Dr. David Rhys Williams
|updated July 22, 2011|
David Rhys Williams M.Sc. M.D. C.M. F.R.C.P. F.C.F.P. L.L.D. (Hon) D.Sc. (Hon)
Dave Williams was born in Saskatoon, Saskatchewan, is married and has two children. He is a commercial pilot with multi-engine and instrument ratings, a NAUI scuba instructor, and enjoys hiking, sailing, kayaking, canoeing, downhill and cross-country skiing. He attended high school in Beaconsfield, Quebec. Graduated from McGill University, Montreal, Quebec, with a Bachelor of Science, Major in Biology (1976) and obtained a Master of Science from the Physiology Department, a Doctorate of Medicine and a Master of Surgery from the Faculty of Medicine, McGill University, (1983).
Completed a residency in family practice in the Faculty of Medicine, University of Ottawa, (1985). Obtained a fellowship in emergency medicine from the Royal College of Physicians and Surgeons of Canada, following completion of a residency in emergency medicine at the University of Toronto (1988). He is a Fellow of the Royal College of Physicians and Surgeons and the College of Family Physicians of Canada.
He has received many honourary degrees and awards including the NASA Space Flight Medal (1998); Melbourne W. Boynton Award, American Astronautical Society (1999); Ramon y Cajal Institute of Neurobiology, Spanish Council for Scientific Research (CSIC) Bronze Medal for contribution to neuroscience during Mission STS-90 (1999); Rotary National Award for Space Achievement (2000); NASA Outstanding Leadership Medal (2002); Patron of the International Life Saving Federation (2002); Spokesperson for the Life Saving Society Canada and Honorary Ambassador of the SmartRisk Foundation; NASA JSC Space and Life Sciences Directorate Special Professional Achievement Award (2003); and the NASA Exceptional Service Medal (2008). He has received honourary degrees from the University of Saskatchewan, the University of Wales, Cardiff, McGill University and Queen’s University. Prior to his selection as an astronaut with the Canadian Space Agency in 1992 he practiced as an emergency physician in Toronto and Kitchener-Waterloo. In June 1992 the Canadian Space Agency selected Williams as one of four successful candidates from a field of over 5300 applicants to begin astronaut training. He completed basic training, and in May 1993, was appointed manager of the Missions and Space Medicine Group within the Canadian Astronaut Program. His assignments included supervising the implementation of operational space medicine activities within the astronaut office and organizing the Canadian Astronaut Program Space Unit Life Simulation (CAPSULS) analogue research project.
In January 1995 Williams was selected to join the international class of NASA mission specialist astronaut candidates. In April 1998, he participated in STS-90 as Mission Specialist 3 aboard Space Shuttle Columbia. During the 16-day flight, called Neurolab, the seven-person crew served as both experiment subjects and operators for 26 individual life science experiments. These experiments, dedicated to the advancement of neuroscience research, focused on the effects of microgravity on the brain and the nervous system. Williams also functioned as the crew medical officer, the flight engineer during the ascent phase, and was trained to perform contingency spacewalks.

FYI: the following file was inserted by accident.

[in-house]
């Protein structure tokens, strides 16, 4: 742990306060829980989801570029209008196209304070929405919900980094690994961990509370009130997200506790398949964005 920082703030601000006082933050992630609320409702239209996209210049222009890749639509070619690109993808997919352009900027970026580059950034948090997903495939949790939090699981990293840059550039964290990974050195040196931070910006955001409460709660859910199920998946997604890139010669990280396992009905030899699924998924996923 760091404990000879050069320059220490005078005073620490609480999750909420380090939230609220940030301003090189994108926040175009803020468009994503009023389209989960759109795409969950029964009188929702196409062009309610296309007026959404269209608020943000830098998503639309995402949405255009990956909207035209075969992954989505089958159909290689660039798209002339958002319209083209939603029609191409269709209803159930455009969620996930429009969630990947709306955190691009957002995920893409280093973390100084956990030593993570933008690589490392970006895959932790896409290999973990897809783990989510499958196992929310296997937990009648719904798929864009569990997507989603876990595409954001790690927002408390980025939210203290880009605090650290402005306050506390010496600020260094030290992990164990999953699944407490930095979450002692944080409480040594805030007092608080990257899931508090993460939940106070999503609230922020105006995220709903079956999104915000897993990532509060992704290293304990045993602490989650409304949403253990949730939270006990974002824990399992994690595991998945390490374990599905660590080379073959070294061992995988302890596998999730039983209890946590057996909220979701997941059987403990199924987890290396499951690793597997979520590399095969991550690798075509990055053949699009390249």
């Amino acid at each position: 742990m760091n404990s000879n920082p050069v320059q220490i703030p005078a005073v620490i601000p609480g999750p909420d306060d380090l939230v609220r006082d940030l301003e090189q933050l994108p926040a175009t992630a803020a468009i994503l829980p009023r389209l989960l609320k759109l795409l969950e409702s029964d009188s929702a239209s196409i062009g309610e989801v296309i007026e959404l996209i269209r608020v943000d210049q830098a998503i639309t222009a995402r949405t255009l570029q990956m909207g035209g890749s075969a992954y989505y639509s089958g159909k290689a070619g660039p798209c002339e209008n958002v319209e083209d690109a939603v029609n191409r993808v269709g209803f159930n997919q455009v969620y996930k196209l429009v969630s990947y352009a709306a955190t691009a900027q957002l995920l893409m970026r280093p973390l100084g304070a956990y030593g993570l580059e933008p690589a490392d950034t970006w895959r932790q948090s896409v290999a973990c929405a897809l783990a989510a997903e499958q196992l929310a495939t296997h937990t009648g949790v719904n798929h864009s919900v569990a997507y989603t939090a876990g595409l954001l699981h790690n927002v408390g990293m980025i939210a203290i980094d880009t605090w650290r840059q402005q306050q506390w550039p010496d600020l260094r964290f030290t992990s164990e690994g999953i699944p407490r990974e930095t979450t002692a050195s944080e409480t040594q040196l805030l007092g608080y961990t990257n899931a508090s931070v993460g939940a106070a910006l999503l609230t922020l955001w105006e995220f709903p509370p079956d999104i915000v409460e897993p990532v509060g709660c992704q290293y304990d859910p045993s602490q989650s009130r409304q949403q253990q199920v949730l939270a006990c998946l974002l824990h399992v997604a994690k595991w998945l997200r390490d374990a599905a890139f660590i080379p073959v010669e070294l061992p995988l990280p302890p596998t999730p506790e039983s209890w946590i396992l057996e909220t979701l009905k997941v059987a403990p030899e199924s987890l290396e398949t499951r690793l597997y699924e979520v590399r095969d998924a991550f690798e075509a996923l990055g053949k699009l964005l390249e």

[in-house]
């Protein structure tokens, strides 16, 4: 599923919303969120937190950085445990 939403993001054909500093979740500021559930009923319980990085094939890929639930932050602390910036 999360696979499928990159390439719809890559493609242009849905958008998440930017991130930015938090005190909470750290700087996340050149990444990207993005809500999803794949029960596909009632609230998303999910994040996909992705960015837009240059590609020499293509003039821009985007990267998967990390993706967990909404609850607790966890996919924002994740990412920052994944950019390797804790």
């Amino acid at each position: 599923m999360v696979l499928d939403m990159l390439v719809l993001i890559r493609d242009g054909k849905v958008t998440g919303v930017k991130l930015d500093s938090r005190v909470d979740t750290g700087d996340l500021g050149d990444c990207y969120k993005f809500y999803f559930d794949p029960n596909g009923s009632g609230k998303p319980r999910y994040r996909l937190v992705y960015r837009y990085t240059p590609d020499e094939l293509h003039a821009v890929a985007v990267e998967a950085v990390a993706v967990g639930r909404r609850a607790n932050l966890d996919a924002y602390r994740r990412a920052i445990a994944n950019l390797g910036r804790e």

From July 1998 until September 2002, Dave Williams held the position of Director of the Space and Life Sciences Directorate at the Johnson Space Center in Houston, Texas. With this appointment, he became the first non-American to hold a senior management position within NASA. He concurrently held a six-month position as the first deputy associated administrator for crew health and safety in the Office of Space Flight at NASA Headquarters in 2001.
In October 2001, he became an aquanaut through his participation in the joint NASA-NOAA (National Oceanic and Atmospheric Administration) NEEMO 1 mission, a training exercise held in Aquarius, the world's only underwater research laboratory. During this seven-day exercise, Williams became the first Canadian to have lived and worked in space and in the ocean. Subsequently in 2006, Dave Williams took the lead of NEEMO 9 as the crew commander of this mission dedicated to assess new ways to deliver medical care to a remote location, as would be done in a long space flight.
His second spaceflight on STS-118 (August 8-21, 2007) was the 119th space shuttle flight, the 22nd flight to the station, and the 20th flight for Endeavour. During the mission Endeavour's crew successfully added another truss segment, a new gyroscope and external spare parts platform to the International Space Station. A new system that enables docked shuttles to draw electrical power from the station to extend visits to the outpost was activated successfully. Williams participated in three of a total of four spacewalks (EVAs) and was the lead spacewalker in two of the three EVAs. Endeavour carried some 5,000 pounds of equipment and supplies to the station and returned to Earth with some 4,000 pounds of hardware and no longer needed equipment. Traveling 5.3 million miles in space, the STS-118 mission was completed in 12 days, 17 hours, 55 minutes and 34 seconds.
A veteran of two space flights, STS-90 in 1998 and STS-118 in 2007, Dave Williams has logged over 687 hours in space including 3 spacewalks (EVAs) totaling 17 hours and 47 minutes. Dave Williams retired from active astronaut status in March, 2008 to join the clinical staff at St. Joseph’s Healthcare Hamilton and the Faculty of Health Sciences at McMaster University as a Professor of Surgery and Director of the McMaster Centre for Medical Robotics. He is a faculty member in the McMaster University School of Biomedical Engineering and also serves as Director of the McMaster Centre for Space and Remote Care Medicine.